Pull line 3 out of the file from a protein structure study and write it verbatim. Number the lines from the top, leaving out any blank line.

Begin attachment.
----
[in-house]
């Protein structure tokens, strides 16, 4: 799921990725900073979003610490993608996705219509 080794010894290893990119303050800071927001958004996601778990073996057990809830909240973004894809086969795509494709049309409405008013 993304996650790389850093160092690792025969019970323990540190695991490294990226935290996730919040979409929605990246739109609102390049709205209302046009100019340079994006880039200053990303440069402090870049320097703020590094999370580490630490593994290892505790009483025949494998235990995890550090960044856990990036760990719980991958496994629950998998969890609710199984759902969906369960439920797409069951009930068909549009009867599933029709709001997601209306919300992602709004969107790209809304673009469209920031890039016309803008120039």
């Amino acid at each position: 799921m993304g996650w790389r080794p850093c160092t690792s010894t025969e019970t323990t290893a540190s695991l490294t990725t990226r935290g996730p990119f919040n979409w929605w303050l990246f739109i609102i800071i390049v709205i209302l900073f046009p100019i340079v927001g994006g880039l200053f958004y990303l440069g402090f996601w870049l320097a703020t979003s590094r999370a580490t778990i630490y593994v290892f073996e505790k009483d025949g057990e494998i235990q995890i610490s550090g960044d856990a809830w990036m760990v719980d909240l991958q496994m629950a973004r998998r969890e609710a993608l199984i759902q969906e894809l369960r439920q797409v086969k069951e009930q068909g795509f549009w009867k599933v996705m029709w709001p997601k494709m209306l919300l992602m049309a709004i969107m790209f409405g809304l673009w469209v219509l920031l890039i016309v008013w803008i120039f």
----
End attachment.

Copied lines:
């Amino acid at each position: 799921m993304g996650w790389r080794p850093c160092t690792s010894t025969e019970t323990t290893a540190s695991l490294t990725t990226r935290g996730p990119f919040n979409w929605w303050l990246f739109i609102i800071i390049v709205i209302l900073f046009p100019i340079v927001g994006g880039l200053f958004y990303l440069g402090f996601w870049l320097a703020t979003s590094r999370a580490t778990i630490y593994v290892f073996e505790k009483d025949g057990e494998i235990q995890i610490s550090g960044d856990a809830w990036m760990v719980d909240l991958q496994m629950a973004r998998r969890e609710a993608l199984i759902q969906e894809l369960r439920q797409v086969k069951e009930q068909g795509f549009w009867k599933v996705m029709w709001p997601k494709m209306l919300l992602m049309a709004i969107m790209f409405g809304l673009w469209v219509l920031l890039i016309v008013w803008i120039f």